Simmons said that PGDx has been working with other test makers and pharma companies in a program led by Friends of Cancer Research to develop a standardized method for calculating and reporting TMB that can be used across sequencing panels, allowing clinicians to potentially apply a variety of different cutoff points without the need to retest patients with different sequencing panels.
This type of diagnostic flexibility is something that the FDA has had to struggle to create a space for in its regulation of medical tests, but Simmons said that the agency’s recent approvals of MSK-IMPACT and Foundation One have set a new precedent for the coexistence of regulatory requirements and rapid evolution in clinical practice.
“What you see in the last six months with this tumor profiling category that the FDA has introduced … is that it opens up flexibility for analytically validated readouts … for specific cutoffs or thresholds that are directly associated with inclusion criteria for certain drugs,” he said.
In the context of simpler precision medicine biomarkers, it’s a little easier to see how individual companion diagnostic associations (EGFR mutations and EGFR inhibitors, for example) can map across multiple different FDA-approved sequencing panels.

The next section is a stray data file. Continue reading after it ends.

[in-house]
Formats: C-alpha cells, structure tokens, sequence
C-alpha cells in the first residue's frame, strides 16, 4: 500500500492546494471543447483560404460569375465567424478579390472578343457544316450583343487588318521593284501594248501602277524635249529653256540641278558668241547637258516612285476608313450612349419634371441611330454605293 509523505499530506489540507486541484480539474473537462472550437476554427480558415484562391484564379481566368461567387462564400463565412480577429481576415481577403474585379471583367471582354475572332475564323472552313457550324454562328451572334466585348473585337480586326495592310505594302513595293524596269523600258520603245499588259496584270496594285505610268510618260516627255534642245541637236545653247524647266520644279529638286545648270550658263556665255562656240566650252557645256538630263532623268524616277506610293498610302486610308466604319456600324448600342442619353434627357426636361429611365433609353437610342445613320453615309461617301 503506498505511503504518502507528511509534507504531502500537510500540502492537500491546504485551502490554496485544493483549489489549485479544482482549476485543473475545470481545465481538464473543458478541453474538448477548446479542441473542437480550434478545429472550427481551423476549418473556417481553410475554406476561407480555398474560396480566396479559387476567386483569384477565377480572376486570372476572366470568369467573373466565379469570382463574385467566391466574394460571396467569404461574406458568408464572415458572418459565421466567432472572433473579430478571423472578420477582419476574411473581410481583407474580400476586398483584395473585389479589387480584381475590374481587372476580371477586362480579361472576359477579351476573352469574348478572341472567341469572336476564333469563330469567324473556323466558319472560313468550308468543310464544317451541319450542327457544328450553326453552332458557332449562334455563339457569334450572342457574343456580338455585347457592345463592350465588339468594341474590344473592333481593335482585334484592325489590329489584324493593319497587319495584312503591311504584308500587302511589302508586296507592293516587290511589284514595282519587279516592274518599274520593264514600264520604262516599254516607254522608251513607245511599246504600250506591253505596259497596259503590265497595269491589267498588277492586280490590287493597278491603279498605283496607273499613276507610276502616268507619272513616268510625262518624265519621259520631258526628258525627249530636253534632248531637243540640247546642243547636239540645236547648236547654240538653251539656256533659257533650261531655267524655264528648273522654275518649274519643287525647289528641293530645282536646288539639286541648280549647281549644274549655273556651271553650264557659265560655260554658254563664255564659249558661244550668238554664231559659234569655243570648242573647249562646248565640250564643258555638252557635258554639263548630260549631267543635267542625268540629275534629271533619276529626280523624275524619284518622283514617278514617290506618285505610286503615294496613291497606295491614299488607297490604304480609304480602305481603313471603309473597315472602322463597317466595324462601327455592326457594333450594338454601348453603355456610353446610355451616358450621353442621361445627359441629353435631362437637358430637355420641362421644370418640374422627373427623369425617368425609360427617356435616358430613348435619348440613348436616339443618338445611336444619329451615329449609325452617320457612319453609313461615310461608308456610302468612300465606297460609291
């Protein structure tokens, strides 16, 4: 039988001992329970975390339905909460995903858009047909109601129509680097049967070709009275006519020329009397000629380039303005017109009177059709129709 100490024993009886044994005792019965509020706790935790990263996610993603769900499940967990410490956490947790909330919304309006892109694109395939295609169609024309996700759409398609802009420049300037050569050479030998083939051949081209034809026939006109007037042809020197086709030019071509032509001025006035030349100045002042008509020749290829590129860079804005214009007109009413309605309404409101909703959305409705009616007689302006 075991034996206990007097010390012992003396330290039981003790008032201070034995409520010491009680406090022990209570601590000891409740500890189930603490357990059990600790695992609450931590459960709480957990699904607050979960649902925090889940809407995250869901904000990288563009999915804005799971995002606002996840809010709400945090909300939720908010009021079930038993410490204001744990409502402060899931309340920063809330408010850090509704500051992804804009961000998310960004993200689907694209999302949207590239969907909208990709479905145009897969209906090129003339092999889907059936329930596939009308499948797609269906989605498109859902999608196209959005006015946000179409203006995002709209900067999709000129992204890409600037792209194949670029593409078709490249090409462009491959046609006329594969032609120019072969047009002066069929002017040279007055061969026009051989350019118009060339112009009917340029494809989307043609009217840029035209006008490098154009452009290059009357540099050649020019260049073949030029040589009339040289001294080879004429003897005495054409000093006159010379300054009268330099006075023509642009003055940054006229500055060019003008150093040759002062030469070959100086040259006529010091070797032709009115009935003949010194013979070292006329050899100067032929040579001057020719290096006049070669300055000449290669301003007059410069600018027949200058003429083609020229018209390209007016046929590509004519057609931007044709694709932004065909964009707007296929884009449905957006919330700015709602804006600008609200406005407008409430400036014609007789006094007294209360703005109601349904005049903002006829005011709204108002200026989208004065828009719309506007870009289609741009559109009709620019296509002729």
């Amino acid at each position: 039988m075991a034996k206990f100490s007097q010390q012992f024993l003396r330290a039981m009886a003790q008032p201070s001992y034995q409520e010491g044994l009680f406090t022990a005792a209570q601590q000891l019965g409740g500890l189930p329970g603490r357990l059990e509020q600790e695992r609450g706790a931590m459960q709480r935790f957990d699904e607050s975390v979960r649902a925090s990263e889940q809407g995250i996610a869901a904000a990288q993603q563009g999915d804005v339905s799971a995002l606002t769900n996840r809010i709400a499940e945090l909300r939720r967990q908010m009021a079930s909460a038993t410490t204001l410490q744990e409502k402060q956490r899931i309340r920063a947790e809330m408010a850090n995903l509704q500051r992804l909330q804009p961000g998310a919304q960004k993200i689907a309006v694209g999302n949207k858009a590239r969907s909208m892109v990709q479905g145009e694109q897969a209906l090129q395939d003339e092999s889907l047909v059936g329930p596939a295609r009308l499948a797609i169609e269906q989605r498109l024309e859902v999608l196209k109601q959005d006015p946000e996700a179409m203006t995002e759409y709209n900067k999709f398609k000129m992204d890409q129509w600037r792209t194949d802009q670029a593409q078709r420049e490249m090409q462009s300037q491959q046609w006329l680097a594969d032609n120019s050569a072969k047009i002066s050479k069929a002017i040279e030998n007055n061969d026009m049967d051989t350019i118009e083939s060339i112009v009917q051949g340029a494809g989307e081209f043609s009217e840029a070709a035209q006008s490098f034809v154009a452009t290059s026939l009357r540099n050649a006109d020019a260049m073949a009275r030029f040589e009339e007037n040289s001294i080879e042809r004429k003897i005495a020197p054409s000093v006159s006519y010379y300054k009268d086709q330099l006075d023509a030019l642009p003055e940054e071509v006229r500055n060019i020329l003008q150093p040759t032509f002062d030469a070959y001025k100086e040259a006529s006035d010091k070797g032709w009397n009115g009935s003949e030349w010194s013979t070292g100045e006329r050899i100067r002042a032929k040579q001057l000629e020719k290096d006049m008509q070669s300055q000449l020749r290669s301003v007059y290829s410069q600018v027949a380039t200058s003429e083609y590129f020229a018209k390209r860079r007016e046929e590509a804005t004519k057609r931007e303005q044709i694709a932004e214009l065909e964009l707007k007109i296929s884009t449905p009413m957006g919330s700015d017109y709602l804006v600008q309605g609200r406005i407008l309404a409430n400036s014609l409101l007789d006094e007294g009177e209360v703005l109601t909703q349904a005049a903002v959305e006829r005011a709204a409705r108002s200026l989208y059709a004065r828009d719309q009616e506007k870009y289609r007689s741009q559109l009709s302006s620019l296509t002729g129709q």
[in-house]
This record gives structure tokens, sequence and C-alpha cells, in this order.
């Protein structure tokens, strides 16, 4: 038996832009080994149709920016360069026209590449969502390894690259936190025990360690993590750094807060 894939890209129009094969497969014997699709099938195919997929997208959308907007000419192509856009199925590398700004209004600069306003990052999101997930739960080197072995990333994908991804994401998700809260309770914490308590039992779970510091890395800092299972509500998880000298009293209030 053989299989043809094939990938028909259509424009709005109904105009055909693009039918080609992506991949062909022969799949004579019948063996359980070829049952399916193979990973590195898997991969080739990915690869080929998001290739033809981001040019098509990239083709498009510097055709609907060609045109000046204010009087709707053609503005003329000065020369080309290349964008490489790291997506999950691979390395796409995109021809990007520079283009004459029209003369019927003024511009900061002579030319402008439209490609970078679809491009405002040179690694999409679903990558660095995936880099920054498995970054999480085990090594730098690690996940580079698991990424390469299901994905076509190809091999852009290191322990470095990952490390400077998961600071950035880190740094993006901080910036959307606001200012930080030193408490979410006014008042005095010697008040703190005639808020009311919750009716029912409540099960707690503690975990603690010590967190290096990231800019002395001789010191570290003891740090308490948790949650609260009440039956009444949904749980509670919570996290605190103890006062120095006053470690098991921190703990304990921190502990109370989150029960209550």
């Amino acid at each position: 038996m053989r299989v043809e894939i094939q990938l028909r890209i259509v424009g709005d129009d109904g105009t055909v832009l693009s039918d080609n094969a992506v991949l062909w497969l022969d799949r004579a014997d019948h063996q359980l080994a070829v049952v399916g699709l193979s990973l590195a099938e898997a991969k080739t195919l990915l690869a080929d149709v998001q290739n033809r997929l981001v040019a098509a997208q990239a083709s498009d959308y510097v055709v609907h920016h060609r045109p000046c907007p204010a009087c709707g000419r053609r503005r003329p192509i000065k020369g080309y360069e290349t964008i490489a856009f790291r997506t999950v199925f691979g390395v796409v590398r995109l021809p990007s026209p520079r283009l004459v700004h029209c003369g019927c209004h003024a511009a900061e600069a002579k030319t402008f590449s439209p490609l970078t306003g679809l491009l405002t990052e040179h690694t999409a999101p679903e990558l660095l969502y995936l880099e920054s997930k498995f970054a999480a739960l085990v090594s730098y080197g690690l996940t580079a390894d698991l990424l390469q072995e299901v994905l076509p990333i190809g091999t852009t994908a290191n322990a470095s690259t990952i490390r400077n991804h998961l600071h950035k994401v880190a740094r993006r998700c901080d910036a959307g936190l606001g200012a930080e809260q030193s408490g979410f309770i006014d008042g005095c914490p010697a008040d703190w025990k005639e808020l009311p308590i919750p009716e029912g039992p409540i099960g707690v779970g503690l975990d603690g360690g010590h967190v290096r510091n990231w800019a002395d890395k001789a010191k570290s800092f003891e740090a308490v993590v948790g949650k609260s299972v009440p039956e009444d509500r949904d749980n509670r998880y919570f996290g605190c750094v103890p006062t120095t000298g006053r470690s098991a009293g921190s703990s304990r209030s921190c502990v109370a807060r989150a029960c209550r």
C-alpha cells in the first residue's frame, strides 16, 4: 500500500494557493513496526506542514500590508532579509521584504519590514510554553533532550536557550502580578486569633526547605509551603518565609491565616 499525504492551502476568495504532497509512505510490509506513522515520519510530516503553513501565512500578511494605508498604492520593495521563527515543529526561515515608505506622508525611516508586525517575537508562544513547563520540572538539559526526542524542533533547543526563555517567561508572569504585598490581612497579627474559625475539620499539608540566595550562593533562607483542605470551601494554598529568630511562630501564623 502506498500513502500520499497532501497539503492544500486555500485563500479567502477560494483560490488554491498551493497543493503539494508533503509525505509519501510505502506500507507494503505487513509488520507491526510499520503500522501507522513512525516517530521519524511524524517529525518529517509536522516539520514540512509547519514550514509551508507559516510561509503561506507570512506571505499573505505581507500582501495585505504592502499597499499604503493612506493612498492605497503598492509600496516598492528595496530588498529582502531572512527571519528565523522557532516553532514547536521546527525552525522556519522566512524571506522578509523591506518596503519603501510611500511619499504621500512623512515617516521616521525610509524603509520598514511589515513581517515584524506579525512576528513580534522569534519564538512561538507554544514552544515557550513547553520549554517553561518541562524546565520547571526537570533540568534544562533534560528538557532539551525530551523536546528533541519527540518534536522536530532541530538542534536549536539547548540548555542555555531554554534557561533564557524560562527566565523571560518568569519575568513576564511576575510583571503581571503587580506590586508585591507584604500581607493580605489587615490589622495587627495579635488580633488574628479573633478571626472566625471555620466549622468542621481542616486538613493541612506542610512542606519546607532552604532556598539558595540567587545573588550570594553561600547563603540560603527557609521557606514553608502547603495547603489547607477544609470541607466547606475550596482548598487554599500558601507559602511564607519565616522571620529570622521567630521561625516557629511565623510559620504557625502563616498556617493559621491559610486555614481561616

With TMB it’s a little more complicated, Simmons added, which is why the FOCR harmonization program is so exciting.
What the future holds in terms of commercial competition is less clear, although a recent announcement by PGDx has suggested the possibility of future IP disputes.
In February, PGDx announced that it had been granted exclusive rights to develop both tissue- and blood-based diagnostics using Memorial Sloan Kettering’s TMB-related intellectual property, which reinforces other existing license agreements it has with Johns Hopkins University.
CEO Doug Ward said in a statement at the time that PGDx was “confident that the combined patent estate adequately protects our extensive investment and development plans for TMB-enabling tests.”
“I can’t speak to our IP strategy,” Simmons said. “But I can say that the JHU, and especially the MSK, IP really represents the seminal advancement and introduction of TMB as an actionable biomarker related to checkpoint therapies.”
“We felt strongly [about] the value of TMB and the need for our company to have a protected place [in that regard,]” he added.